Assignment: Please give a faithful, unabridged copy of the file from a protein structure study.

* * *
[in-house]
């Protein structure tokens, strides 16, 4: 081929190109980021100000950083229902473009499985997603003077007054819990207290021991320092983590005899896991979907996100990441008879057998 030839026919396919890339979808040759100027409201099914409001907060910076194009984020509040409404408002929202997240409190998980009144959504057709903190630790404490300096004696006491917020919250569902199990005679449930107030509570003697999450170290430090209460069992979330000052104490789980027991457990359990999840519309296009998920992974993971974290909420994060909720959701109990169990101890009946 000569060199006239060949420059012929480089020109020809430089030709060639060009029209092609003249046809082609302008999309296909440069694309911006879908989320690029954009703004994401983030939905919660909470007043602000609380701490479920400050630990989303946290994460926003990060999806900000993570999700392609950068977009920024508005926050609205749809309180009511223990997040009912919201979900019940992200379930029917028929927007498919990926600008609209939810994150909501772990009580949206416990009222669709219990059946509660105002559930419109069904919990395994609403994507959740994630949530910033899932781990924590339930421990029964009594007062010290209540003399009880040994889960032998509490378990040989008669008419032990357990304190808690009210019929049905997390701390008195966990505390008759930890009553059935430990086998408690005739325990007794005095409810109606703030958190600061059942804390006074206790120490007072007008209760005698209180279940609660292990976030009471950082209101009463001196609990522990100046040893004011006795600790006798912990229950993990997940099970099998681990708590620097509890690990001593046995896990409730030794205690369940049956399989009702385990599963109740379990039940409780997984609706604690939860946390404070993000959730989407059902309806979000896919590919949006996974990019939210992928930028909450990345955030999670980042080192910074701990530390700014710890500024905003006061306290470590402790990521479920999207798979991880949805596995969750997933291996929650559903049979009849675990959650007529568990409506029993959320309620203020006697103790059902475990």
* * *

[in-house]
């Protein structure tokens, strides 16, 4: 081929190109980021100000950083229902473009499985997603003077007054819990207290021991320092983590005899896991979907996100990441008879057998 030839026919396919890339979808040759100027409201099914409001907060910076194009984020509040409404408002929202997240409190998980009144959504057709903190630790404490300096004696006491917020919250569902199990005679449930107030509570003697999450170290430090209460069992979330000052104490789980027991457990359990999840519309296009998920992974993971974290909420994060909720959701109990169990101890009946 000569060199006239060949420059012929480089020109020809430089030709060639060009029209092609003249046809082609302008999309296909440069694309911006879908989320690029954009703004994401983030939905919660909470007043602000609380701490479920400050630990989303946290994460926003990060999806900000993570999700392609950068977009920024508005926050609205749809309180009511223990997040009912919201979900019940992200379930029917028929927007498919990926600008609209939810994150909501772990009580949206416990009222669709219990059946509660105002559930419109069904919990395994609403994507959740994630949530910033899932781990924590339930421990029964009594007062010290209540003399009880040994889960032998509490378990040989008669008419032990357990304190808690009210019929049905997390701390008195966990505390008759930890009553059935430990086998408690005739325990007794005095409810109606703030958190600061059942804390006074206790120490007072007008209760005698209180279940609660292990976030009471950082209101009463001196609990522990100046040893004011006795600790006798912990229950993990997940099970099998681990708590620097509890690990001593046995896990409730030794205690369940049956399989009702385990599963109740379990039940409780997984609706604690939860946390404070993000959730989407059902309806979000896919590919949006996974990019939210992928930028909450990345955030999670980042080192910074701990530390700014710890500024905003006061306290470590402790990521479920999207798979991880949805596995969750997933291996929650559903049979009849675990959650007529568990409506029993959320309620203020006697103790059902475990």